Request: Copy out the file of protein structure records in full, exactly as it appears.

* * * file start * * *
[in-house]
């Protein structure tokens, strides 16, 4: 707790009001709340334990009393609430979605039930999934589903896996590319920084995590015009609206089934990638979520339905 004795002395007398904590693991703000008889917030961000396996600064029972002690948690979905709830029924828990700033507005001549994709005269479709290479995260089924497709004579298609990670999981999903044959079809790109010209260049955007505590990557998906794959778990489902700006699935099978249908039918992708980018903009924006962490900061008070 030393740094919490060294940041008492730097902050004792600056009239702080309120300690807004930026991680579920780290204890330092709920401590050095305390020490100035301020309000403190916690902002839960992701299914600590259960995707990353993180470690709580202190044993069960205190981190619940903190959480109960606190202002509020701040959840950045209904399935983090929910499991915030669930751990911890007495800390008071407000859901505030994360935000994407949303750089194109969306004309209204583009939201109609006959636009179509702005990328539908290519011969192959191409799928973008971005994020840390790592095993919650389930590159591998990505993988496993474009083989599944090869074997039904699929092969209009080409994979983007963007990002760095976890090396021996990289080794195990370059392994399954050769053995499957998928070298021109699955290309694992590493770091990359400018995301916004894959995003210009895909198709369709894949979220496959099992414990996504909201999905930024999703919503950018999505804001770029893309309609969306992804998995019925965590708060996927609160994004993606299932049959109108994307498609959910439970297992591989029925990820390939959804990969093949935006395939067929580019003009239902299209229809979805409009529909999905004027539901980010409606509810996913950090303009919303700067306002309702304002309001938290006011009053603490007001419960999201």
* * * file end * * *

[in-house]
């Protein structure tokens, strides 16, 4: 707790009001709340334990009393609430979605039930999934589903896996590319920084995590015009609206089934990638979520339905 004795002395007398904590693991703000008889917030961000396996600064029972002690948690979905709830029924828990700033507005001549994709005269479709290479995260089924497709004579298609990670999981999903044959079809790109010209260049955007505590990557998906794959778990489902700006699935099978249908039918992708980018903009924006962490900061008070 030393740094919490060294940041008492730097902050004792600056009239702080309120300690807004930026991680579920780290204890330092709920401590050095305390020490100035301020309000403190916690902002839960992701299914600590259960995707990353993180470690709580202190044993069960205190981190619940903190959480109960606190202002509020701040959840950045209904399935983090929910499991915030669930751990911890007495800390008071407000859901505030994360935000994407949303750089194109969306004309209204583009939201109609006959636009179509702005990328539908290519011969192959191409799928973008971005994020840390790592095993919650389930590159591998990505993988496993474009083989599944090869074997039904699929092969209009080409994979983007963007990002760095976890090396021996990289080794195990370059392994399954050769053995499957998928070298021109699955290309694992590493770091990359400018995301916004894959995003210009895909198709369709894949979220496959099992414990996504909201999905930024999703919503950018999505804001770029893309309609969306992804998995019925965590708060996927609160994004993606299932049959109108994307498609959910439970297992591989029925990820390939959804990969093949935006395939067929580019003009239902299209229809979805409009529909999905004027539901980010409606509810996913950090303009919303700067306002309702304002309001938290006011009053603490007001419960999201």